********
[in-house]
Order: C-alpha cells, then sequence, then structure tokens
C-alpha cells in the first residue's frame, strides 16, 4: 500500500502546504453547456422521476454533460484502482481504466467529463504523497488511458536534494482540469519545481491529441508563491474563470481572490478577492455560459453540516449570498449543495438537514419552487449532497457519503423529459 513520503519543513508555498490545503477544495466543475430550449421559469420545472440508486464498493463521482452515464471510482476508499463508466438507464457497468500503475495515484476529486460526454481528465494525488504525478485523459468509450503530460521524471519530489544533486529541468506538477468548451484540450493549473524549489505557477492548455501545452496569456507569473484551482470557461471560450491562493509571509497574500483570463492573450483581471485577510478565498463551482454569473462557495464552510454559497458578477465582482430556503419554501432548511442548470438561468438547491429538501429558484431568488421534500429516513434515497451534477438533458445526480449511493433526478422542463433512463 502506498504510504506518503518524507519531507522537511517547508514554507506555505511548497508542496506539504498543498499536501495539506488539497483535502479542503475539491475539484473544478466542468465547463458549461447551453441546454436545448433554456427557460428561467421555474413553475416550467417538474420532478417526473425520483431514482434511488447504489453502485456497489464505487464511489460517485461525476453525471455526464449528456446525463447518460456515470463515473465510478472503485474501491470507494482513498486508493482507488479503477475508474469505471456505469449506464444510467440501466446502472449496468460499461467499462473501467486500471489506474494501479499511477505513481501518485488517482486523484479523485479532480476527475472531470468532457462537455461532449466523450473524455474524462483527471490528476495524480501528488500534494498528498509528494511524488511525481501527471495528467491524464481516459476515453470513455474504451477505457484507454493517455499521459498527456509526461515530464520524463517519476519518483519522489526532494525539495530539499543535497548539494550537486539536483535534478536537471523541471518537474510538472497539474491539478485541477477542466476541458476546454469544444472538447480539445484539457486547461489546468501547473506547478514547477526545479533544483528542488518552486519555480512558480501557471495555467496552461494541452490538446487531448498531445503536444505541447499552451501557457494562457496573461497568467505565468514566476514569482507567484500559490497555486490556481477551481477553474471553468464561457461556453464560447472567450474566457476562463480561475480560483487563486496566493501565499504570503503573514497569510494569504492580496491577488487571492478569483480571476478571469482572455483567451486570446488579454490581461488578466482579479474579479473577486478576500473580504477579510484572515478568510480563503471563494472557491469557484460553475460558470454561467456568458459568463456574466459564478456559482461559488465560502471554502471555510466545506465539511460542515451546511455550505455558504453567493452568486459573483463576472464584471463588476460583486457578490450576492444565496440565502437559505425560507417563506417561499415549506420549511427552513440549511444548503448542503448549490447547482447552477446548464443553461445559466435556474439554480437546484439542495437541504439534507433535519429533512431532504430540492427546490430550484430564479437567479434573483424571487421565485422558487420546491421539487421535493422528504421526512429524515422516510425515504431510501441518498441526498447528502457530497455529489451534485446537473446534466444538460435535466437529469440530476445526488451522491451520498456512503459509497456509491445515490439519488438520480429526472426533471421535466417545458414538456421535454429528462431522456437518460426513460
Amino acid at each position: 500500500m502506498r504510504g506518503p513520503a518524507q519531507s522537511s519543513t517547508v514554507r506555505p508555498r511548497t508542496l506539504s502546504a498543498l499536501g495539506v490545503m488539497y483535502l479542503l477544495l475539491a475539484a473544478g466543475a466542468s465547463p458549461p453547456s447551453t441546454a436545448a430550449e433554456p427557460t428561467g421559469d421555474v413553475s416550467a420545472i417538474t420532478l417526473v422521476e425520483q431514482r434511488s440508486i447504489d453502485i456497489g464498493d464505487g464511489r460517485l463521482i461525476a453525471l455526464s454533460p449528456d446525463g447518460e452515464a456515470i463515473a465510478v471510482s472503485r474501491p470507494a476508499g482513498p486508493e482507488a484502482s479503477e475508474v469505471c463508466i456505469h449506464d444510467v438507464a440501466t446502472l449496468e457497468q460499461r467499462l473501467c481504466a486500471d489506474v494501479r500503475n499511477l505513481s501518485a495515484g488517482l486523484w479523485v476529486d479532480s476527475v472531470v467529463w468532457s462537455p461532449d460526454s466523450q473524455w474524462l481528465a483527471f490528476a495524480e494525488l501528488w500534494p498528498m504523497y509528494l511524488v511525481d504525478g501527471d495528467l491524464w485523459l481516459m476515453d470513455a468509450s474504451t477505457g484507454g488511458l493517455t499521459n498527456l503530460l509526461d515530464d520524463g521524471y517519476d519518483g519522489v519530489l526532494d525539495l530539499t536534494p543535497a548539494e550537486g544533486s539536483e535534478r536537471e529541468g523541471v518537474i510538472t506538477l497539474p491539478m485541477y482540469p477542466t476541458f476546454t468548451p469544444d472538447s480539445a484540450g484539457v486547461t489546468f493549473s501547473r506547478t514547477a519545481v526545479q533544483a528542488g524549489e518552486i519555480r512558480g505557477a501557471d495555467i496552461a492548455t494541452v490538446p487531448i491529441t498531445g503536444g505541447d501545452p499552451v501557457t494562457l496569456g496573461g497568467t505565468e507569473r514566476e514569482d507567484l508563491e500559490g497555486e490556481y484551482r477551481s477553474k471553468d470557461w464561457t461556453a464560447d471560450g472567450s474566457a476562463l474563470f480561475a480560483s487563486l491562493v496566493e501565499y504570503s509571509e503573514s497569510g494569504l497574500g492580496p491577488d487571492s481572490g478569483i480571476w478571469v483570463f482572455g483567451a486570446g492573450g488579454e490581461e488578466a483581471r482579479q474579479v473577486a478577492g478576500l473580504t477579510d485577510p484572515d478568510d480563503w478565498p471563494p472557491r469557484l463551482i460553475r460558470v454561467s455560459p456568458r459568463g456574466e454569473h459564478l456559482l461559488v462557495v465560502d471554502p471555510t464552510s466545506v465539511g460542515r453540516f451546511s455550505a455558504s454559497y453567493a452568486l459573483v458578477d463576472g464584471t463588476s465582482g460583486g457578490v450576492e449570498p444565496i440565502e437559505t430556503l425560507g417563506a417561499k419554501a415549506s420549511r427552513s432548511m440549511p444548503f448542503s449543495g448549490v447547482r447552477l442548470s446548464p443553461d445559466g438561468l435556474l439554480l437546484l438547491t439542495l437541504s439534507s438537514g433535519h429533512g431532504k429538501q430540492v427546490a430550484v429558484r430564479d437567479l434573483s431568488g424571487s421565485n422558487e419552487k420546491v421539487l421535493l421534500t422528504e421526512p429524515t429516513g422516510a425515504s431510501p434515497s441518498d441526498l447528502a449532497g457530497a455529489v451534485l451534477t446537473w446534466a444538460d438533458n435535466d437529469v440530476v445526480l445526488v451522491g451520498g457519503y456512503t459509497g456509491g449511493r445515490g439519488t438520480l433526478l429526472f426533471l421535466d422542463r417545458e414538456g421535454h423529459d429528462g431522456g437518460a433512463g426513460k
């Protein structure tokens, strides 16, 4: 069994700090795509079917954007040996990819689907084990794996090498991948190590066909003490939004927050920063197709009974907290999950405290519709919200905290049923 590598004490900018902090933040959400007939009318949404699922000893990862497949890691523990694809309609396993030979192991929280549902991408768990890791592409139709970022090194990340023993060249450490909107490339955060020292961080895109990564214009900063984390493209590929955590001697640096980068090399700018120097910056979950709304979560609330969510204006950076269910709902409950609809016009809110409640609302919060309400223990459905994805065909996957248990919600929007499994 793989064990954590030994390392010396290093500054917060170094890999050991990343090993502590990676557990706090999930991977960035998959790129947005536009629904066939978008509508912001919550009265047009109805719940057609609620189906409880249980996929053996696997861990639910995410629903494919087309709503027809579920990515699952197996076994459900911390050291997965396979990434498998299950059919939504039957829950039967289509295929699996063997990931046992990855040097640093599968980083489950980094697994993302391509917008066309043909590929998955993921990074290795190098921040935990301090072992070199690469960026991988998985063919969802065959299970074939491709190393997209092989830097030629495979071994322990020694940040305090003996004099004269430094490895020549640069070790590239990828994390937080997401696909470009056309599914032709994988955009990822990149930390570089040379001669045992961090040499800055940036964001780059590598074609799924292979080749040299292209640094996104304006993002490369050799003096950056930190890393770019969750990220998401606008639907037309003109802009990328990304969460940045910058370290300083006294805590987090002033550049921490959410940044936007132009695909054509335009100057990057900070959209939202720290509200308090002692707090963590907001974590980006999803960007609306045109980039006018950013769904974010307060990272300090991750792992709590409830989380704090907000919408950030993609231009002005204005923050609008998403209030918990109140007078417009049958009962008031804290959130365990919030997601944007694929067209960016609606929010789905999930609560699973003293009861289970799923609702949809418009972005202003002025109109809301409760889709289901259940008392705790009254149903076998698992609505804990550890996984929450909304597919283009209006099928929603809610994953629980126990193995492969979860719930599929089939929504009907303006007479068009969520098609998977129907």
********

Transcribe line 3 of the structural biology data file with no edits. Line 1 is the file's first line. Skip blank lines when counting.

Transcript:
C-alpha cells in the first residue's frame, strides 16, 4: 500500500502546504453547456422521476454533460484502482481504466467529463504523497488511458536534494482540469519545481491529441508563491474563470481572490478577492455560459453540516449570498449543495438537514419552487449532497457519503423529459 513520503519543513508555498490545503477544495466543475430550449421559469420545472440508486464498493463521482452515464471510482476508499463508466438507464457497468500503475495515484476529486460526454481528465494525488504525478485523459468509450503530460521524471519530489544533486529541468506538477468548451484540450493549473524549489505557477492548455501545452496569456507569473484551482470557461471560450491562493509571509497574500483570463492573450483581471485577510478565498463551482454569473462557495464552510454559497458578477465582482430556503419554501432548511442548470438561468438547491429538501429558484431568488421534500429516513434515497451534477438533458445526480449511493433526478422542463433512463 502506498504510504506518503518524507519531507522537511517547508514554507506555505511548497508542496506539504498543498499536501495539506488539497483535502479542503475539491475539484473544478466542468465547463458549461447551453441546454436545448433554456427557460428561467421555474413553475416550467417538474420532478417526473425520483431514482434511488447504489453502485456497489464505487464511489460517485461525476453525471455526464449528456446525463447518460456515470463515473465510478472503485474501491470507494482513498486508493482507488479503477475508474469505471456505469449506464444510467440501466446502472449496468460499461467499462473501467486500471489506474494501479499511477505513481501518485488517482486523484479523485479532480476527475472531470468532457462537455461532449466523450473524455474524462483527471490528476495524480501528488500534494498528498509528494511524488511525481501527471495528467491524464481516459476515453470513455474504451477505457484507454493517455499521459498527456509526461515530464520524463517519476519518483519522489526532494525539495530539499543535497548539494550537486539536483535534478536537471523541471518537474510538472497539474491539478485541477477542466476541458476546454469544444472538447480539445484539457486547461489546468501547473506547478514547477526545479533544483528542488518552486519555480512558480501557471495555467496552461494541452490538446487531448498531445503536444505541447499552451501557457494562457496573461497568467505565468514566476514569482507567484500559490497555486490556481477551481477553474471553468464561457461556453464560447472567450474566457476562463480561475480560483487563486496566493501565499504570503503573514497569510494569504492580496491577488487571492478569483480571476478571469482572455483567451486570446488579454490581461488578466482579479474579479473577486478576500473580504477579510484572515478568510480563503471563494472557491469557484460553475460558470454561467456568458459568463456574466459564478456559482461559488465560502471554502471555510466545506465539511460542515451546511455550505455558504453567493452568486459573483463576472464584471463588476460583486457578490450576492444565496440565502437559505425560507417563506417561499415549506420549511427552513440549511444548503448542503448549490447547482447552477446548464443553461445559466435556474439554480437546484439542495437541504439534507433535519429533512431532504430540492427546490430550484430564479437567479434573483424571487421565485422558487420546491421539487421535493422528504421526512429524515422516510425515504431510501441518498441526498447528502457530497455529489451534485446537473446534466444538460435535466437529469440530476445526488451522491451520498456512503459509497456509491445515490439519488438520480429526472426533471421535466417545458414538456421535454429528462431522456437518460426513460